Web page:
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In other words, the strategy is geared towards bringing more people in to spend less money to help turn this thing around.
Let us pause for a moment of silence while we contemplate working harder for another season in order to profit less.
OK, time to admit I don't know what the answer is. But given Whistler's history — particularly its history of building too much too fast — I'm thinking the smart money isn't betting on a growth strategy as being the way to pull out of this death spiral. Debasing our offering and entrenching the idea we're a cheap place to spend a few halcyon summer days enjoying free concerts and street entertainment isn't going to return us to profitability. More people spending less money just makes Whistler crowded, not cool. And that's the case in either winter or summer.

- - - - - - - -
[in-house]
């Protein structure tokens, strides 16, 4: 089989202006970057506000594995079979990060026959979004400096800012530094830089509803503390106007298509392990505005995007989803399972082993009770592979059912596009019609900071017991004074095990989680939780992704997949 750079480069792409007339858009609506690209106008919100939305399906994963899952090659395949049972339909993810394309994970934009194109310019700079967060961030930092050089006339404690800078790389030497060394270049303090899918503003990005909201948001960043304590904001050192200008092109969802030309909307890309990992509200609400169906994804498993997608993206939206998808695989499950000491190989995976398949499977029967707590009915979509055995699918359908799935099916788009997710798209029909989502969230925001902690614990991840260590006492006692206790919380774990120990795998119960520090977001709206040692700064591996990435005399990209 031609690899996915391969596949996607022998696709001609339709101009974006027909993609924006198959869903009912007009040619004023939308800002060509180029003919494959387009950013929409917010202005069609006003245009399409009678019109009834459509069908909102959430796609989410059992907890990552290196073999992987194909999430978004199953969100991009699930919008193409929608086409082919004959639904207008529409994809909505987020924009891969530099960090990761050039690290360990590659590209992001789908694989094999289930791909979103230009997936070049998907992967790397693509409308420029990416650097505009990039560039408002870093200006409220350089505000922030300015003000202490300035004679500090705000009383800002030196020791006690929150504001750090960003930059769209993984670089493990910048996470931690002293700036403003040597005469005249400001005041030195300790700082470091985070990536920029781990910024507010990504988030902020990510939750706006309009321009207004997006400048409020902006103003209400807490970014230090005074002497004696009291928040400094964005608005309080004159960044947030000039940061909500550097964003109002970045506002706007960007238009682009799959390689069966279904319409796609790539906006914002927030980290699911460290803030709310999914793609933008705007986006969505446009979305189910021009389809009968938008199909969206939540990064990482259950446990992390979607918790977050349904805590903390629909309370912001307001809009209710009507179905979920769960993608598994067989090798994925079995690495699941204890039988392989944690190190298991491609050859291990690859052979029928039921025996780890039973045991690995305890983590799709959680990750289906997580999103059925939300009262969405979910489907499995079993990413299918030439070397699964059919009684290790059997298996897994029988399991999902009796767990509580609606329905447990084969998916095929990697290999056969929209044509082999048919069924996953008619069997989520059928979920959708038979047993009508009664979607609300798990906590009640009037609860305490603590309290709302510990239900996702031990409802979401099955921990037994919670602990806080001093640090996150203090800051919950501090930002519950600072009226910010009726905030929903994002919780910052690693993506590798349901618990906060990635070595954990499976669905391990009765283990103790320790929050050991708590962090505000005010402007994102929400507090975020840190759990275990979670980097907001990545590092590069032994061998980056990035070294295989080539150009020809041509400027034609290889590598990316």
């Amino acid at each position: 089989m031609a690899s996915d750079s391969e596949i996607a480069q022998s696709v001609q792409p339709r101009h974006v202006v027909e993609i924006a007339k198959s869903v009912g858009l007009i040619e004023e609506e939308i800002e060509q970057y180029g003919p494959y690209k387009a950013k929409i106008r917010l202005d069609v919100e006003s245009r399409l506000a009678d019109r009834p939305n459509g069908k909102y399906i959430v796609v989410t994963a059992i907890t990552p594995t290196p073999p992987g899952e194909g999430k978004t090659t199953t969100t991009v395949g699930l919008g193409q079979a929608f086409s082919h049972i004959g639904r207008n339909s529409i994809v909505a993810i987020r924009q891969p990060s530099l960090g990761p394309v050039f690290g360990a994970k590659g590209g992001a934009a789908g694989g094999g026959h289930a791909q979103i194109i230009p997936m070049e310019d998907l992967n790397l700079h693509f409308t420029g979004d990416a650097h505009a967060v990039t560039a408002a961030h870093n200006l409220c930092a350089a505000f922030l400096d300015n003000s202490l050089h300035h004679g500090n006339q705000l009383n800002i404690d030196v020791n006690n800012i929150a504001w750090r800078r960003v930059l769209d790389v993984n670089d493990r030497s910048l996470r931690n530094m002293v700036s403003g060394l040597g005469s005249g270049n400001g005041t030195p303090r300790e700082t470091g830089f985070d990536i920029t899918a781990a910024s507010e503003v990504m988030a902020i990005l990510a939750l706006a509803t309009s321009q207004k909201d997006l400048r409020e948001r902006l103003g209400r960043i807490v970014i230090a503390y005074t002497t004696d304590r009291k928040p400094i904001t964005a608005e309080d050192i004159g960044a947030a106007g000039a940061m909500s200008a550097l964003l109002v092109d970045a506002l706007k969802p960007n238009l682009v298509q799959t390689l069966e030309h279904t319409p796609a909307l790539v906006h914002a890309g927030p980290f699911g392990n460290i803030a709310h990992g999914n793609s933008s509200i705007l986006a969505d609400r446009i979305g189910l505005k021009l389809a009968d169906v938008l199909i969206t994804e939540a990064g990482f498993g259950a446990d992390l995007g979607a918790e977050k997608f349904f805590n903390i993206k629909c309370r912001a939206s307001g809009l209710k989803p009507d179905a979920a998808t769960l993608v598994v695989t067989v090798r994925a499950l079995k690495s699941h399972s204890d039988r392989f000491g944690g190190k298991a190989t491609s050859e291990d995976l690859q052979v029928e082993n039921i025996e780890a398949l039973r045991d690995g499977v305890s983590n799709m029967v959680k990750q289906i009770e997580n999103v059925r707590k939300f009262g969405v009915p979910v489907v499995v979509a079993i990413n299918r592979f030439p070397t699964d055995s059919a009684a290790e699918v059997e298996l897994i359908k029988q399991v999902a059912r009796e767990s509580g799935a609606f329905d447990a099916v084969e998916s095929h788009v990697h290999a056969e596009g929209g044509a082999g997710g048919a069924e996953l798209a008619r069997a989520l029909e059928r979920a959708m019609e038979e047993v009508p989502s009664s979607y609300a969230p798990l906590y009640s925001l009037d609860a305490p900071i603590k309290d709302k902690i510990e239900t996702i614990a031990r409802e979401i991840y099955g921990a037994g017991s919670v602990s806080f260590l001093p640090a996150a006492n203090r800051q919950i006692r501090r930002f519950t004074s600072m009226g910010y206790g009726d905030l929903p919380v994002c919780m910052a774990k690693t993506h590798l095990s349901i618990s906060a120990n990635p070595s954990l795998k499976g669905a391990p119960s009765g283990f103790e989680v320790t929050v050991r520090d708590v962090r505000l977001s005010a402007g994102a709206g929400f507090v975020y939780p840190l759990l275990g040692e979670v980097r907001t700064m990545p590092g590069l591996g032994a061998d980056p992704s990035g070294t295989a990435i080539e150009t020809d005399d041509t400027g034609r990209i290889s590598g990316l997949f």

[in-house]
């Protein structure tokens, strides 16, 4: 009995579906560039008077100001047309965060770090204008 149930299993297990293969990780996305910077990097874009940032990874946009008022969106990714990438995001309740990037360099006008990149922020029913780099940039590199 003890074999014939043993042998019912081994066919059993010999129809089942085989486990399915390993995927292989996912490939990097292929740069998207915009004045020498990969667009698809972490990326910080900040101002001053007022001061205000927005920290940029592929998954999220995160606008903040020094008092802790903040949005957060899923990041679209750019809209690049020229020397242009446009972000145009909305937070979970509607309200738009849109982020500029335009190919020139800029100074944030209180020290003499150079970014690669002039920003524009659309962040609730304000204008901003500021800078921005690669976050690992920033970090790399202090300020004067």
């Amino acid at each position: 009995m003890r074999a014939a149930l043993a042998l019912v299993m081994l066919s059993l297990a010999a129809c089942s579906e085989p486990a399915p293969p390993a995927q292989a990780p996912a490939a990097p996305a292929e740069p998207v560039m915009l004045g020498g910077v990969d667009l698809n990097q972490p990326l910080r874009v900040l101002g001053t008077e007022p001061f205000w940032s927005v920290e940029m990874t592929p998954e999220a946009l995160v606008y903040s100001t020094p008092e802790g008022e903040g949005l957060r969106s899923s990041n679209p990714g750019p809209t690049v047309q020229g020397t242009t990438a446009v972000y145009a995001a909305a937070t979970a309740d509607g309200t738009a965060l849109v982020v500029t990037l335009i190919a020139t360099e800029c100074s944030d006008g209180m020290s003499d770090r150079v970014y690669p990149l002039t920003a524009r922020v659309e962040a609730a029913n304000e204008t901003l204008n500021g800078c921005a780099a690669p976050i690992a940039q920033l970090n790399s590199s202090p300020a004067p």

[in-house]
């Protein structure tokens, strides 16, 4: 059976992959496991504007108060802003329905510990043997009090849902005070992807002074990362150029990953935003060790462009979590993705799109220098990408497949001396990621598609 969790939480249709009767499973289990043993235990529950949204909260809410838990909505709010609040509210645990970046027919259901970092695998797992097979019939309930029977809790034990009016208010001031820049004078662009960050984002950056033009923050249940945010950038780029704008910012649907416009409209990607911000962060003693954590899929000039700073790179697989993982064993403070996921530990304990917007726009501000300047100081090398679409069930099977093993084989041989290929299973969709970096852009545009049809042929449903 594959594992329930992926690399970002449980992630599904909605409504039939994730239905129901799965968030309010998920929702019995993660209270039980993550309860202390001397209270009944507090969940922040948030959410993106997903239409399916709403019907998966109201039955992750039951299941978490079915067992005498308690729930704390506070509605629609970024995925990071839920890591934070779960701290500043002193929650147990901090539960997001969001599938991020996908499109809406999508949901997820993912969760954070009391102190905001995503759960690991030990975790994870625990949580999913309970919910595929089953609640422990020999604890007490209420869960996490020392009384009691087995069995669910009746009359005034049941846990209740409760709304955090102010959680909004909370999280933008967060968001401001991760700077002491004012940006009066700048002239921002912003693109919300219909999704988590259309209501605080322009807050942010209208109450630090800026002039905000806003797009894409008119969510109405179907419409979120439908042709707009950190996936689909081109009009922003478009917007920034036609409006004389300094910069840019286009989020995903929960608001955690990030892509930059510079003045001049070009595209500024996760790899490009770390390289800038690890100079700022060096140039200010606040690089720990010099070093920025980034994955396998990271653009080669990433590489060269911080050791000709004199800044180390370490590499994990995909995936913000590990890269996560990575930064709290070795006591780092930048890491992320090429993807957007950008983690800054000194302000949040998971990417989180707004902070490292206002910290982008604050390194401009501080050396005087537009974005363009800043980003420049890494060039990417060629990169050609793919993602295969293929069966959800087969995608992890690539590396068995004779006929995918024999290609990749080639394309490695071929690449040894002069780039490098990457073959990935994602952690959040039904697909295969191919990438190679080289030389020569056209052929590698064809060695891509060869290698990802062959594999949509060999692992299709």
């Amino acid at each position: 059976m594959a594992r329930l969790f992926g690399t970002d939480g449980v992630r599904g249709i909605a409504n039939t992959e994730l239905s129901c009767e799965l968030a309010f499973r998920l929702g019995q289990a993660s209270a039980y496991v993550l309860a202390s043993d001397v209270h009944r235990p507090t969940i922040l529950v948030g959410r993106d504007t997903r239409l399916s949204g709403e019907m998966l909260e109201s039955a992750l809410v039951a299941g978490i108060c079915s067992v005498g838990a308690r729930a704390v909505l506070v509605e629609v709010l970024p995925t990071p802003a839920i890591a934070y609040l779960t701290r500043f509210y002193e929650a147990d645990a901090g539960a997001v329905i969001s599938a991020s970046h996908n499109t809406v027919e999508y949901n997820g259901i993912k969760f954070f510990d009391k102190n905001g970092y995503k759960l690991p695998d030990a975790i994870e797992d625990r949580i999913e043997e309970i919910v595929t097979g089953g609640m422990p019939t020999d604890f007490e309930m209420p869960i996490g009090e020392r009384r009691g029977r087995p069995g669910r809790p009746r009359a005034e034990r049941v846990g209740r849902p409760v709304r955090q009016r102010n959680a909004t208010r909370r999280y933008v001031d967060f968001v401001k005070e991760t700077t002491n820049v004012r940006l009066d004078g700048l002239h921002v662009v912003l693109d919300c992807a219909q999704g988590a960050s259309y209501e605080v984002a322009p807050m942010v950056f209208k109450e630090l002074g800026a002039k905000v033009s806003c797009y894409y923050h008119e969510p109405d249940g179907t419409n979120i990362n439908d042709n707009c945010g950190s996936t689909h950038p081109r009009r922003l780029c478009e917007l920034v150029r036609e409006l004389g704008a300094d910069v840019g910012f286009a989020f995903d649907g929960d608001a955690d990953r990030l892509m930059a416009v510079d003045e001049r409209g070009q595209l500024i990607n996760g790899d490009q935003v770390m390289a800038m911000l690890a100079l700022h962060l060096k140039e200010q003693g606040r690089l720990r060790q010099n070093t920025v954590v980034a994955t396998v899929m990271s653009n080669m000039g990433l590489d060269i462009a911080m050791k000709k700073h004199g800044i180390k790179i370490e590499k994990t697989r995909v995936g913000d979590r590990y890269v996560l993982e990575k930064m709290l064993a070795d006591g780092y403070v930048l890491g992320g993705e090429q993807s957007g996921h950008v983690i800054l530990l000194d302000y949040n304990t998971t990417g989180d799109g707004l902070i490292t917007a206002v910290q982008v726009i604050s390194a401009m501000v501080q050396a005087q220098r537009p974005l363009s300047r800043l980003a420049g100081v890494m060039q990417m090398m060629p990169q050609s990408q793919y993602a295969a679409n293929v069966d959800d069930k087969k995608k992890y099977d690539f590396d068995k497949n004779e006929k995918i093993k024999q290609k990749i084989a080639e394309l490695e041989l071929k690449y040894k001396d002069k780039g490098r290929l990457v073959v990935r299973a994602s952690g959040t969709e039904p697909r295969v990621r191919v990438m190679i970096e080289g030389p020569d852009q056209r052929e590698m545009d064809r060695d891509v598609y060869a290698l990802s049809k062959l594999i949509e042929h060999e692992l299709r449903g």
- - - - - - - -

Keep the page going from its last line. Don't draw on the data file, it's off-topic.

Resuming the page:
Our third-rail seems to be the tacit understanding we're a smaller resort wearing bigger resort clothes. Is there no way to rightsize ourselves? Will we have to continue to chase econotourists with buy-one-get-one-free offers simply because we're so big we need more bodies, in much the same way vampires need more blood?
I watch what's happening in Greece and the EU and wonder who's going to blink first. Who's going to be the first to say this experiment hasn't succeeded and we have to try another road.
I wonder the same thing closer to home.
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